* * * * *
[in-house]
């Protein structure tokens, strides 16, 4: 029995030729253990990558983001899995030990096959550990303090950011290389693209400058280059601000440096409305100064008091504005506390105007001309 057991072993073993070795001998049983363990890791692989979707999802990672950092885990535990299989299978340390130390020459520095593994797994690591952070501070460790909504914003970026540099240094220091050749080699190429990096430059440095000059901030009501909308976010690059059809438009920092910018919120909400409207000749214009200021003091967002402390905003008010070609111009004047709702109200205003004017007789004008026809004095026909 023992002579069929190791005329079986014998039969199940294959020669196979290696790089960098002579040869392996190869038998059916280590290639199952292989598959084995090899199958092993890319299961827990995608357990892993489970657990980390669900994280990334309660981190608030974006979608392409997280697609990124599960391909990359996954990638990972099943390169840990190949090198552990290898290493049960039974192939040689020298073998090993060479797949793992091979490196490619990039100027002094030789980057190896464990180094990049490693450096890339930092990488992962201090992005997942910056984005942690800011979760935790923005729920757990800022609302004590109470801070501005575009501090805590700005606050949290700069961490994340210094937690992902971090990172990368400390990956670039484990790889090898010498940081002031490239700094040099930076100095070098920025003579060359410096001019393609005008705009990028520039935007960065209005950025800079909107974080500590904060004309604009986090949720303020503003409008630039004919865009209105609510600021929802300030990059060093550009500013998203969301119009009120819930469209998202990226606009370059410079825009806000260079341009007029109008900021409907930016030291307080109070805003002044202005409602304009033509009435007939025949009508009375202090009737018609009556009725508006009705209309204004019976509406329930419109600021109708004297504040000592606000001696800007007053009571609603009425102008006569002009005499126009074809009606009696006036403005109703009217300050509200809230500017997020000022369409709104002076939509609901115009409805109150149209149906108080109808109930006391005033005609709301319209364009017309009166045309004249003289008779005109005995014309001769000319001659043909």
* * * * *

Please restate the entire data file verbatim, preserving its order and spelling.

[in-house]
């Protein structure tokens, strides 16, 4: 029995030729253990990558983001899995030990096959550990303090950011290389693209400058280059601000440096409305100064008091504005506390105007001309 057991072993073993070795001998049983363990890791692989979707999802990672950092885990535990299989299978340390130390020459520095593994797994690591952070501070460790909504914003970026540099240094220091050749080699190429990096430059440095000059901030009501909308976010690059059809438009920092910018919120909400409207000749214009200021003091967002402390905003008010070609111009004047709702109200205003004017007789004008026809004095026909 023992002579069929190791005329079986014998039969199940294959020669196979290696790089960098002579040869392996190869038998059916280590290639199952292989598959084995090899199958092993890319299961827990995608357990892993489970657990980390669900994280990334309660981190608030974006979608392409997280697609990124599960391909990359996954990638990972099943390169840990190949090198552990290898290493049960039974192939040689020298073998090993060479797949793992091979490196490619990039100027002094030789980057190896464990180094990049490693450096890339930092990488992962201090992005997942910056984005942690800011979760935790923005729920757990800022609302004590109470801070501005575009501090805590700005606050949290700069961490994340210094937690992902971090990172990368400390990956670039484990790889090898010498940081002031490239700094040099930076100095070098920025003579060359410096001019393609005008705009990028520039935007960065209005950025800079909107974080500590904060004309604009986090949720303020503003409008630039004919865009209105609510600021929802300030990059060093550009500013998203969301119009009120819930469209998202990226606009370059410079825009806000260079341009007029109008900021409907930016030291307080109070805003002044202005409602304009033509009435007939025949009508009375202090009737018609009556009725508006009705209309204004019976509406329930419109600021109708004297504040000592606000001696800007007053009571609603009425102008006569002009005499126009074809009606009696006036403005109703009217300050509200809230500017997020000022369409709104002076939509609901115009409805109150149209149906108080109808109930006391005033005609709301319209364009017309009166045309004249003289008779005109005995014309001769000319001659043909």